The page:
Both in vitro and in vivo evidence supports the use of sirolimus in renal transplant recipients, since it reduces the incidence of acute rejection episodes in de novo transplants and appears to be more effective when given in combination with calcineurin antagonist therapy than alone. Regimens utilizing a strategy of cyclosporine elimination are under investigation to reduce nephrotoxicity. Maximum unanticipated benefits uncovered during Phase IV trials have emerged from use in combination with an antibody induction agent, such as basiliximab or thymoglobulin, for kidneys displaying delayed graft function, as well as the substitution of sirolimus for cyclosporine in patients with histopathologic evidence of nephrotoxicity. The former regimen achieves a low (6.4%) rate of acute rejection episodes and allows maximal recovery of renal function: mean calculated creatinine clearances increased to over 80 mL/min during the first year [66]. In order to determine the efficacy of sirolimus-based maintenance therapy, longer follow-up with protocol biopsies is essential. Sirolimus thus proffers a potent and unique platform for new immunosuppressive strategies in organ transplantation.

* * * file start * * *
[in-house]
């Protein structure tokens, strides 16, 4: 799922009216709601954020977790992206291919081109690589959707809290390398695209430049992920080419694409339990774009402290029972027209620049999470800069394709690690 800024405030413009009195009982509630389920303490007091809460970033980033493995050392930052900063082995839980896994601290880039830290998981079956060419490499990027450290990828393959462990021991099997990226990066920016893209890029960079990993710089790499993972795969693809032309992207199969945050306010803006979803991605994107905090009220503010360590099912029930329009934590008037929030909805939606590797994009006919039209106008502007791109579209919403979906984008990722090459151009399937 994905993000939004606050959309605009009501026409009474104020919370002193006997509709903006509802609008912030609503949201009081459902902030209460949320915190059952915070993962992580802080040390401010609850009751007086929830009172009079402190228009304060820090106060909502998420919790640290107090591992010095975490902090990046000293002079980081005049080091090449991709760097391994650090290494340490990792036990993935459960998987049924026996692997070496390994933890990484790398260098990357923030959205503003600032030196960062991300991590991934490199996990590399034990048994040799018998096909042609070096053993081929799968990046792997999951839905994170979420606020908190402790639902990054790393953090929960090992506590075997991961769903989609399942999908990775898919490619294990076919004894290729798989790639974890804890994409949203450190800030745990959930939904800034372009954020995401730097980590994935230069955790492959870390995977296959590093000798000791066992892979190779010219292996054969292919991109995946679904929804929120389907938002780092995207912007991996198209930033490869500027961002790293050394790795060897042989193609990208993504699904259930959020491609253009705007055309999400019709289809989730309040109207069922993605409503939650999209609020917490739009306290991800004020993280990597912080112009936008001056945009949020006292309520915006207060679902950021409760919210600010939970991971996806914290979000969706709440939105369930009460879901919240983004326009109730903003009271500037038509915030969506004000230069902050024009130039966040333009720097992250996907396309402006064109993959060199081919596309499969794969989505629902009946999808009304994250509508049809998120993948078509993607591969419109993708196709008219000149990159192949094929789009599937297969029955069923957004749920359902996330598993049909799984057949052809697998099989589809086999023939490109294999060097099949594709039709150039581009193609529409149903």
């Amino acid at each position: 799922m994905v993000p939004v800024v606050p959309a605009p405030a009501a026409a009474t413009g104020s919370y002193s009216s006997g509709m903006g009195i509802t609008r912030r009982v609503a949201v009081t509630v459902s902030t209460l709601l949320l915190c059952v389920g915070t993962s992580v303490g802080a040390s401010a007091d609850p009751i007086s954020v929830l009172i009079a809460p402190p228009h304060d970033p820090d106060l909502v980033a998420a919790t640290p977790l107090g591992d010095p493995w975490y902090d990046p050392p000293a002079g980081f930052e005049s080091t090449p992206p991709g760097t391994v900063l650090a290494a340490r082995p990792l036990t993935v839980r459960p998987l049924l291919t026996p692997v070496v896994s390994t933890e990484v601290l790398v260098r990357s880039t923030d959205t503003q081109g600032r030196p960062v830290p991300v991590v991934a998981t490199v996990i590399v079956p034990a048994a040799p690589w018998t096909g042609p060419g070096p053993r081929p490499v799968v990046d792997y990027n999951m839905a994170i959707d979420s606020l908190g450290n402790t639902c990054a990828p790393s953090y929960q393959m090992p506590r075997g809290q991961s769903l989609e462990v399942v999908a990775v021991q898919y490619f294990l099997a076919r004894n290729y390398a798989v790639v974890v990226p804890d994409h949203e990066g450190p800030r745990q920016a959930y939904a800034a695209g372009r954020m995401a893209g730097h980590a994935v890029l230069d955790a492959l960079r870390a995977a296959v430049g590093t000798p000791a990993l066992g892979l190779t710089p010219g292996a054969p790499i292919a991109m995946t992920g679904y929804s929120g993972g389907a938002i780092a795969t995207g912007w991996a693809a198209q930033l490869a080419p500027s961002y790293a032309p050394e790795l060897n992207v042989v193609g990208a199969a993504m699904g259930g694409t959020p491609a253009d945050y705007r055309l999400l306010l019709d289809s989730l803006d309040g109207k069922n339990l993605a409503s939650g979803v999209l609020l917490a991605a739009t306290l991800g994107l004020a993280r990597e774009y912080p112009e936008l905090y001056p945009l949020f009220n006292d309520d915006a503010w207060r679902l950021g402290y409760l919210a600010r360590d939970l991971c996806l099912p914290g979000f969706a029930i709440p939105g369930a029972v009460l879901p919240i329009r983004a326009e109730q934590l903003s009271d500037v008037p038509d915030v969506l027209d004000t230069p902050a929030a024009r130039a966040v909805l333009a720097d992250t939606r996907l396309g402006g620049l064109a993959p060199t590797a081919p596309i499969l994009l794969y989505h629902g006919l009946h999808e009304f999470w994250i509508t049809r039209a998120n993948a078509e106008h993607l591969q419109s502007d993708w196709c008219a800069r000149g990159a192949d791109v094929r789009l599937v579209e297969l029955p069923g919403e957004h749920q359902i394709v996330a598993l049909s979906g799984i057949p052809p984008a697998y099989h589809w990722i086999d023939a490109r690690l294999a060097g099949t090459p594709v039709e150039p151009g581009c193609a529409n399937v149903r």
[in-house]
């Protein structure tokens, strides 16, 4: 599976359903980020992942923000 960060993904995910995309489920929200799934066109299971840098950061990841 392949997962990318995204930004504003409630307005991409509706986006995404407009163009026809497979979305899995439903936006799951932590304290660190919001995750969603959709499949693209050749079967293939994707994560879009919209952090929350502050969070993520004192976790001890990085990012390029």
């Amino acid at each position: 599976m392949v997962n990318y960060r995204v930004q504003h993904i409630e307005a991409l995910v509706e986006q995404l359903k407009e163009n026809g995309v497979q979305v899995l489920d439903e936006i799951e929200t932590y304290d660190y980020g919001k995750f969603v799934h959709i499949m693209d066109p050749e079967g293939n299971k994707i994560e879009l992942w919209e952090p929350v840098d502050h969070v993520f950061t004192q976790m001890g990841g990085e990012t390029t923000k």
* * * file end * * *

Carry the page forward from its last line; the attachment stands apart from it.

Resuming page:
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Volume : 1
Issue : 1
Pages : 8 - 18

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The University of Texas Medical School at Houston, Department of Surgery, Division of Immunology and Organ Transplantation, 6431 Fannin, Suite 6.240, Houston, TX 77030 USA.

Acknowledgements: This work was supported by a grant from the National Institute of Diabetes and Digestive and Kidney Diseases (NIDDK 38016-15).

Address reprint requests to: Barry D. Kahan, Ph.D., M.D., Division of Immunology and Organ Transplantation, The University of Texas Medical School-Houston, 6431 Fannin, Suite 6.240, Houston, TX 77030 USA. Tel. 713-500-7400; Fax 713-500-0785; E-mail: